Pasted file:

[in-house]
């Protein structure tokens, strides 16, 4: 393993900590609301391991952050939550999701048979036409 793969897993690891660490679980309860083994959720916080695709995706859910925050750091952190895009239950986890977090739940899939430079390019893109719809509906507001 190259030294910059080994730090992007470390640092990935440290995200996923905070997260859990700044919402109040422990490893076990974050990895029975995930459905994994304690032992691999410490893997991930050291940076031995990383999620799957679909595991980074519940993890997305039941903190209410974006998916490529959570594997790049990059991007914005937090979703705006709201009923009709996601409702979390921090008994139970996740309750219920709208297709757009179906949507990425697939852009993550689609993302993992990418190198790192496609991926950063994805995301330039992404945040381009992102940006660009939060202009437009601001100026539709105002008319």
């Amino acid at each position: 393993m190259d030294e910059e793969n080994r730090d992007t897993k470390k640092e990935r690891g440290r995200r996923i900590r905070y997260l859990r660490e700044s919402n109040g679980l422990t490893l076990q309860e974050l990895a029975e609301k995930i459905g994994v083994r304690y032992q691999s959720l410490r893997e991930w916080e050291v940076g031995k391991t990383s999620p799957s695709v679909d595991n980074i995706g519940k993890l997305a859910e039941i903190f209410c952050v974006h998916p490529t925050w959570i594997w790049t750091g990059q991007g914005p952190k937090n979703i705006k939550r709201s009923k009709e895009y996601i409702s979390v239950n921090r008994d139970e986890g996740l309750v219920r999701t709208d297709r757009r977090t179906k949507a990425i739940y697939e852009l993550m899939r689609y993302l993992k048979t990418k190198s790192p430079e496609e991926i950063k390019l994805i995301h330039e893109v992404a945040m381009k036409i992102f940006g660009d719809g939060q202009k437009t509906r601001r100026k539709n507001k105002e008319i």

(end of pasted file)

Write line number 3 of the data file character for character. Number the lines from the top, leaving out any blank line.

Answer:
């Amino acid at each position: 393993m190259d030294e910059e793969n080994r730090d992007t897993k470390k640092e990935r690891g440290r995200r996923i900590r905070y997260l859990r660490e700044s919402n109040g679980l422990t490893l076990q309860e974050l990895a029975e609301k995930i459905g994994v083994r304690y032992q691999s959720l410490r893997e991930w916080e050291v940076g031995k391991t990383s999620p799957s695709v679909d595991n980074i995706g519940k993890l997305a859910e039941i903190f209410c952050v974006h998916p490529t925050w959570i594997w790049t750091g990059q991007g914005p952190k937090n979703i705006k939550r709201s009923k009709e895009y996601i409702s979390v239950n921090r008994d139970e986890g996740l309750v219920r999701t709208d297709r757009r977090t179906k949507a990425i739940y697939e852009l993550m899939r689609y993302l993992k048979t990418k190198s790192p430079e496609e991926i950063k390019l994805i995301h330039e893109v992404a945040m381009k036409i992102f940006g660009d719809g939060q202009k437009t509906r601001r100026k539709n507001k105002e008319i």